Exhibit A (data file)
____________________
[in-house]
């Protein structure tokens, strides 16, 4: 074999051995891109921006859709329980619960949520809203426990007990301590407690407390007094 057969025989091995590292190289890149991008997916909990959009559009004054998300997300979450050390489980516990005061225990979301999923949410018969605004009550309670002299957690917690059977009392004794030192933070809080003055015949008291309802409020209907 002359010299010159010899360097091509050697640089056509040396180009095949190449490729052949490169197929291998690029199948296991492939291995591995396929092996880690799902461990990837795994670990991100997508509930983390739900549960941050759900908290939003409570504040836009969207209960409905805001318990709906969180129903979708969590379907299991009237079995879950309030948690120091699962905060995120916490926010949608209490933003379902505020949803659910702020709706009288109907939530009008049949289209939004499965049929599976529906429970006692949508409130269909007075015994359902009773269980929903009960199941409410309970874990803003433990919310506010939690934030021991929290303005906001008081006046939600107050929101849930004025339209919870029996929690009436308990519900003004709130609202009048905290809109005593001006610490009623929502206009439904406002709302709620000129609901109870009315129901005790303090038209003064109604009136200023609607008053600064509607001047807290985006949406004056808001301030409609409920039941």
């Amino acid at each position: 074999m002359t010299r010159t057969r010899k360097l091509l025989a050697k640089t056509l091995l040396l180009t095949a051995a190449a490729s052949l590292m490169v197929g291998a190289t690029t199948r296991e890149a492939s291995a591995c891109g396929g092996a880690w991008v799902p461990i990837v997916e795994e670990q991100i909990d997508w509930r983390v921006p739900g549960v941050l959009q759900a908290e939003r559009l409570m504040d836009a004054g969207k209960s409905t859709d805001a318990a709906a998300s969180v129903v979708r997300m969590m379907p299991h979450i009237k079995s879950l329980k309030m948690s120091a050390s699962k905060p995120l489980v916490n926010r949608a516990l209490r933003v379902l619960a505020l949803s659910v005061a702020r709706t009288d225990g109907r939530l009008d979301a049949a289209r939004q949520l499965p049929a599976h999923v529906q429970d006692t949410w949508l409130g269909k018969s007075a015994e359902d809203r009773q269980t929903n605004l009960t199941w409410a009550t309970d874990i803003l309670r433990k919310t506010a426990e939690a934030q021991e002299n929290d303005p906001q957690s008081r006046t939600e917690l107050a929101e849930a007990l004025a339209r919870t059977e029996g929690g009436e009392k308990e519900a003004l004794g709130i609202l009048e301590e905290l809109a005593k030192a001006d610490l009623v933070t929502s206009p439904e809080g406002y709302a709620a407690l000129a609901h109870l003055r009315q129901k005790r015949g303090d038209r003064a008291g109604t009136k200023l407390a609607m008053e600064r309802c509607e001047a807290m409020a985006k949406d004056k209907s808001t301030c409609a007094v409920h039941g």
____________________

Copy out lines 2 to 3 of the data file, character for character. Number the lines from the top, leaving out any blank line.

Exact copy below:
């Protein structure tokens, strides 16, 4: 074999051995891109921006859709329980619960949520809203426990007990301590407690407390007094 057969025989091995590292190289890149991008997916909990959009559009004054998300997300979450050390489980516990005061225990979301999923949410018969605004009550309670002299957690917690059977009392004794030192933070809080003055015949008291309802409020209907 002359010299010159010899360097091509050697640089056509040396180009095949190449490729052949490169197929291998690029199948296991492939291995591995396929092996880690799902461990990837795994670990991100997508509930983390739900549960941050759900908290939003409570504040836009969207209960409905805001318990709906969180129903979708969590379907299991009237079995879950309030948690120091699962905060995120916490926010949608209490933003379902505020949803659910702020709706009288109907939530009008049949289209939004499965049929599976529906429970006692949508409130269909007075015994359902009773269980929903009960199941409410309970874990803003433990919310506010939690934030021991929290303005906001008081006046939600107050929101849930004025339209919870029996929690009436308990519900003004709130609202009048905290809109005593001006610490009623929502206009439904406002709302709620000129609901109870009315129901005790303090038209003064109604009136200023609607008053600064509607001047807290985006949406004056808001301030409609409920039941």
């Amino acid at each position: 074999m002359t010299r010159t057969r010899k360097l091509l025989a050697k640089t056509l091995l040396l180009t095949a051995a190449a490729s052949l590292m490169v197929g291998a190289t690029t199948r296991e890149a492939s291995a591995c891109g396929g092996a880690w991008v799902p461990i990837v997916e795994e670990q991100i909990d997508w509930r983390v921006p739900g549960v941050l959009q759900a908290e939003r559009l409570m504040d836009a004054g969207k209960s409905t859709d805001a318990a709906a998300s969180v129903v979708r997300m969590m379907p299991h979450i009237k079995s879950l329980k309030m948690s120091a050390s699962k905060p995120l489980v916490n926010r949608a516990l209490r933003v379902l619960a505020l949803s659910v005061a702020r709706t009288d225990g109907r939530l009008d979301a049949a289209r939004q949520l499965p049929a599976h999923v529906q429970d006692t949410w949508l409130g269909k018969s007075a015994e359902d809203r009773q269980t929903n605004l009960t199941w409410a009550t309970d874990i803003l309670r433990k919310t506010a426990e939690a934030q021991e002299n929290d303005p906001q957690s008081r006046t939600e917690l107050a929101e849930a007990l004025a339209r919870t059977e029996g929690g009436e009392k308990e519900a003004l004794g709130i609202l009048e301590e905290l809109a005593k030192a001006d610490l009623v933070t929502s206009p439904e809080g406002y709302a709620a407690l000129a609901h109870l003055r009315q129901k005790r015949g303090d038209r003064a008291g109604t009136k200023l407390a609607m008053e600064r309802c509607e001047a807290m409020a985006k949406d004056k209907s808001t301030c409609a007094v409920h039941g």